May 28, 2014 View entire issue of ANO         Close 


Fannie: Housing Remains Economy’s Weakest Link

Fannie Mae economists said the U.S. economy is poised for growth despite having stalled during the first quarter, but they noted that housing remains the weakest link, Inman News reported May 21.

Fannie Chief Economist Doug Duncan said that the growing financial and labor market should reflect a rebound when reports come out for April, May and June, and show that growth accelerated to an annual rate of 3 percent.

However, Duncan said that housing recovery remains more tenuous with existing home sales, new home sales, housing starts and multifamily housing all showing year-over-year declines in the first three months of the year. He said he hopes for modest growth this spring and summer, although he does not anticipate housing to get back to normal levels until 2016.

Duncan attributes some of housing market stall to a slowdown in both affordability and consumer conservatism, Inman News reported.

Fannie economists are now calling for 2014 sales to fall by 2.1 percent, dropping to 4.98 million. Housing prices, meanwhile, likely will grow by 5 percent, but purchase loan originations will fall by 3 percent to $710 billion.

Rising interest rates have reduced interest in mortgage refinancing. Fannie anticipates total first-quarter mortgage loan originations to come in at about $237 billion, which is the lowest level in 14 years, Inman News reported.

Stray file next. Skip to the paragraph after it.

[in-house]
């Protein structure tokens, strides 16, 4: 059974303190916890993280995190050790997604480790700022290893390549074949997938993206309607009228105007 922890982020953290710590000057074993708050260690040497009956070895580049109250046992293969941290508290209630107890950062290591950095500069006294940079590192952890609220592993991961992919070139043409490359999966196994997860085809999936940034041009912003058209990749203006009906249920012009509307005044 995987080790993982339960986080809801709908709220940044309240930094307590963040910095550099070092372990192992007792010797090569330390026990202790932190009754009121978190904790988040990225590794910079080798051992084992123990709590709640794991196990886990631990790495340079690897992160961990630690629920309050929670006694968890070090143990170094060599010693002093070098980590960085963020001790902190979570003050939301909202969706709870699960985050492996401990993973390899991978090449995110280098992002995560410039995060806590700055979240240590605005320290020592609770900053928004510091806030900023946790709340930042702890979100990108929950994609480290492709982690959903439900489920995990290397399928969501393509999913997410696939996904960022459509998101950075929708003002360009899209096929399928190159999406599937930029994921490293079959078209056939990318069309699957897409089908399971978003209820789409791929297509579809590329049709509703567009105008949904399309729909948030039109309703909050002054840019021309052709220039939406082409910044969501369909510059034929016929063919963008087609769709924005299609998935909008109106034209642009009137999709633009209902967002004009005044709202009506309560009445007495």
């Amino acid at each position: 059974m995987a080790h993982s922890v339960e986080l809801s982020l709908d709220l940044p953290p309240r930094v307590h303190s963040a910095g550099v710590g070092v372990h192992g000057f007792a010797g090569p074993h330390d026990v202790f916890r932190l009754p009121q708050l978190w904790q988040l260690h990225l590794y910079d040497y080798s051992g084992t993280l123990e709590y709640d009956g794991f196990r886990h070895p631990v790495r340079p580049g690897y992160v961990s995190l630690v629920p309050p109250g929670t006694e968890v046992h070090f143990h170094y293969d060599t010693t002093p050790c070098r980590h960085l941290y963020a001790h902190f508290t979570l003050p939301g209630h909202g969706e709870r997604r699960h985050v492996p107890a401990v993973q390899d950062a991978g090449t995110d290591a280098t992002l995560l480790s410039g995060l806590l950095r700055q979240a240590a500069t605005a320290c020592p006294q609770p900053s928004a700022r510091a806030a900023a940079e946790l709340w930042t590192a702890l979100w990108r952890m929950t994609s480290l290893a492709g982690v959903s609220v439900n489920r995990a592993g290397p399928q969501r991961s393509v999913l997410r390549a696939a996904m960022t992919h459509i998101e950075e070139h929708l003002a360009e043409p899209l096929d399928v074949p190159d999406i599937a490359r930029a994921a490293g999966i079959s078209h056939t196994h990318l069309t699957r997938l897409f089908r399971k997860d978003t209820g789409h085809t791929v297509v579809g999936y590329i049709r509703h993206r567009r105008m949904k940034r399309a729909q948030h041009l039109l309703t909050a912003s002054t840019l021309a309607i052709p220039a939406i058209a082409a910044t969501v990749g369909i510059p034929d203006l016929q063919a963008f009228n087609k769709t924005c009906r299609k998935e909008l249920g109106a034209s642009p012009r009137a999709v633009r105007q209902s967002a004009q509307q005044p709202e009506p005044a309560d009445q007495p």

Fannie attributes some of the housing slump to lack of inventory on the lower-end where so many borrowers remain underwater on their mortgages.

Inman reported that March home sales were at their slowest pace since July 2012, down 6.6 percent from the same point one year ago.

Nevertheless, according to a survey by Fannie, 42 percent of consumers say now is a good time to sell. And pending home sales were up 3.4 percent in March after eight consecutive months of decline, Inman News reported.

A contributing factor is that banks remain skittish on approving mortgage loans. The Federal Reserve Board’s surveys of senior loan officers showed continuing tightening of loan underwriting standards, particularly for subprime and nontraditional mortgages.

The Federal Housing Finance Agency’s new director, Mel Watt, has pledged to expand mortgage credit access — a move that Inman News columnist Lou Barnes called an “astounding political turn for the better for mortgage credit.”




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